And now, one mans response, for balance:- forgive me for posting all this but, I thought it was well written and interestingly put arguments:-
I read with dismay and disbelief Simon Barnes’s piece in the latest RSPB newsletter. Dismay, because he does not for a second deviate from what I have found to be the stock RSPB attitude to wildlife in general: that only birds are of any consequence; all other life seems to exist only to feed birds. And disbelief, because he is so patently disingenuous in his statements on cormorants.
The idea that cormorants should be given a free hand to plunder (there is no other word for it) our inland waterways does indeed make anglers’ blood boil. Five cormorants are quite capable of eating their way through a tonne of fish per year. I have personally witnessed cormorants which are nearly incapable of taking off after a feeding session in freshwater. I note that Simon Barnes appears to subscribe to the rather romantic view of predation which insists that ‘they only take what they need’. Don’t believe a word of it – the cormorant is a voracious and highly efficient predator and will take fish in a feeding frenzy while the going is good. Once small fish are in short supply, a cormorant will always have a go at larger fish, leaving them with gaping wounds and the chance of fatal fungal infection. Even 35,000 birds will be able to eat their way through a phenomenal quantity of fish. In comparison, kingfishers and herons (birds which, incidentally, we anglers love to see) have an insignificant impact.
The reality is that herons and kingfishers are now in direct feeding competition with cormorants. Nobody can be very much in doubt as to which would win, if the situation was left as it is. And please do not tell me that cormorants are a native British bird, with as much right to be there as the robin. Simon Barnes conveniently forgets that cormorants have migrated inland from sea to freshwater. They are now at the stage, such is the depletion of the sea, of migrating from freshwater in northern Europe to freshwater in the UK. The already pressured inland environment in being impacted by a species it could well do without. But then that’s the RSPB: all birds deserve unlimited protection, whatever they are and whatever effect they have.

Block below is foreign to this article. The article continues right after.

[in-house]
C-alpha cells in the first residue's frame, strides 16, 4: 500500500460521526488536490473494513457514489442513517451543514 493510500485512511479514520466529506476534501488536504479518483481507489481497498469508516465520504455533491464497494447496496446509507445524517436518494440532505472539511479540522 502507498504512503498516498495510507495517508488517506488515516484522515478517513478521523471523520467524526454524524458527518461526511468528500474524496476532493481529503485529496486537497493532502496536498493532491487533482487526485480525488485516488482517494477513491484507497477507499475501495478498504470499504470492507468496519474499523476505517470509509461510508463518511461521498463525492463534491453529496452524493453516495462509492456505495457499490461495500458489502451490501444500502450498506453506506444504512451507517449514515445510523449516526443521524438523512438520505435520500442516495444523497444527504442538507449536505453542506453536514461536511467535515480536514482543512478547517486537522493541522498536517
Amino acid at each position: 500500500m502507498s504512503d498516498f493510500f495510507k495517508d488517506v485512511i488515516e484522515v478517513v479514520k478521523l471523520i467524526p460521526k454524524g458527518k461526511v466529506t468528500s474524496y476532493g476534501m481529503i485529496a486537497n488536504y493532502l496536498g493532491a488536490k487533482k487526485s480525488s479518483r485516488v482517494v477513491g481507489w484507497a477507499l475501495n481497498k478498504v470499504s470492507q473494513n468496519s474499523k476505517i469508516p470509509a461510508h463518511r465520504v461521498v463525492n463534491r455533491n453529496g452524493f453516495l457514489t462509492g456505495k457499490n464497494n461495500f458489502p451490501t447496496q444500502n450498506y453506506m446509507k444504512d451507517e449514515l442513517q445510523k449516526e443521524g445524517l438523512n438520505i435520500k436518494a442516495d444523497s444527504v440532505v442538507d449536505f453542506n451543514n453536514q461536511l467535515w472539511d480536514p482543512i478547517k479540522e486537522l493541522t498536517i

He disingenuously refers to fish refuges as the answer to cormorant predation. On stillwaters these have their place. But eventually the birds will rumble these for what they are, and we are then back to square one. And the idea that fish refuges, even if they did work, could be placed effectively in several thousand miles of river in the UK is clearly a ludicrous one.
There is more than a hint of hostility to angling in Simon Barnes’s article. His anti-angling stance is beyond doubt when he observes that ‘what they do for a living can compromise what some humans do for fun’. I consider that the many RSPB members who fish would do well to take note of this view: one can only assume that is not out of tune with official RSPB policy: both on cormorants, and of course on fishing. He refers to us anglers as ‘the opposition’, against which ‘we bird people’ should by implication close ranks.
Perhaps the RSPB would care to distance itself formally from Mr Barnes’s rather sanctimonious statements?
Or alternatively, I think a formal statement on its position vis-à-vis angling is long overdue.
We fish people – and many of us are in fact RSPB members - would love to know where we stand.